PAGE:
Now let’s take a second to consider some of these changes that happen to our posture when fatigue sets in. Perhaps you’ve also seen students who play like this by default.

Turtle Neck

We have that turtle neck position where our head juts forward (when we are leaning in to see the stand!), and there again is that rounding forward with the shoulders that we mentioned earlier. Then, in the other photo, we can see how our asymmetrical playing position starts to get extra exaggerated when we droop to the right side- take a look at the neck angle, and even what this can do in the torso and hips.

Let’s look at the muscles of the neck for a second- often when we stretch we stretch just to the side- but we have muscles on all three sides!

Neck Muscle

The big ones to remember are the SCM on the front aspect, the scalenes on the sides, and the upper trap and levator scap on the back. It’s important to understand that these all work together to move and hold up your neck all day, so we want to be giving them all attention. But first let’s consider some of these posture changes some more.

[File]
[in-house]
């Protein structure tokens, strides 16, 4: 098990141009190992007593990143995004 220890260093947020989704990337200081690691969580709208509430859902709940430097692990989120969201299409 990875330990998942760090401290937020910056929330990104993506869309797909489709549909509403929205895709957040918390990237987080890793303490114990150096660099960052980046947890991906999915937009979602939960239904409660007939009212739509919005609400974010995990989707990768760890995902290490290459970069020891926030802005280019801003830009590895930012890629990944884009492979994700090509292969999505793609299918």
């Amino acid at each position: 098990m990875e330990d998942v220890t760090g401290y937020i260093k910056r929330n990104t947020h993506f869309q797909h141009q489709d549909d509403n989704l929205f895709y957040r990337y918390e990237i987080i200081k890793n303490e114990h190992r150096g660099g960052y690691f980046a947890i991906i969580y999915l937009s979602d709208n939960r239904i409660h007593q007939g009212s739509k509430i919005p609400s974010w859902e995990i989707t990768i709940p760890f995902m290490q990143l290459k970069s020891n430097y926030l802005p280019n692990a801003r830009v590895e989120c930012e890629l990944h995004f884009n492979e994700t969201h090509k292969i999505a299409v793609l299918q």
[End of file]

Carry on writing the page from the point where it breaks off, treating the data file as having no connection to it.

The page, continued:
Upper cross

When the head juts forward and becomes a chronic position, it is often referred to as Upper Crossed Syndrome. The cross comes from the relationship of tight and weak muscles situated diagonally to one another, creating an X or crossed pattern across the joint, in this case the neck. So we see the muscles on the front aspect of the neck are stretched out while the back of the neck is scrunched up and tight, then the chest is tight while the back is stretched out like we talked about a few slides ago. You can see in the photo above how much we can shift from our center of gravity when we slouch. Notice how this combination not only causes your head to jut forward, but also the shoulders are often slouching and rounded forward- remember earlier when I mentioned how the Lats can make this worse when they are tight? The body doesn’t work in isolation! There is a chain effect for every muscle that has to compensate when things are out of balance!

Now let talks about how these balance issues affect the shoulder region:

shoulder issues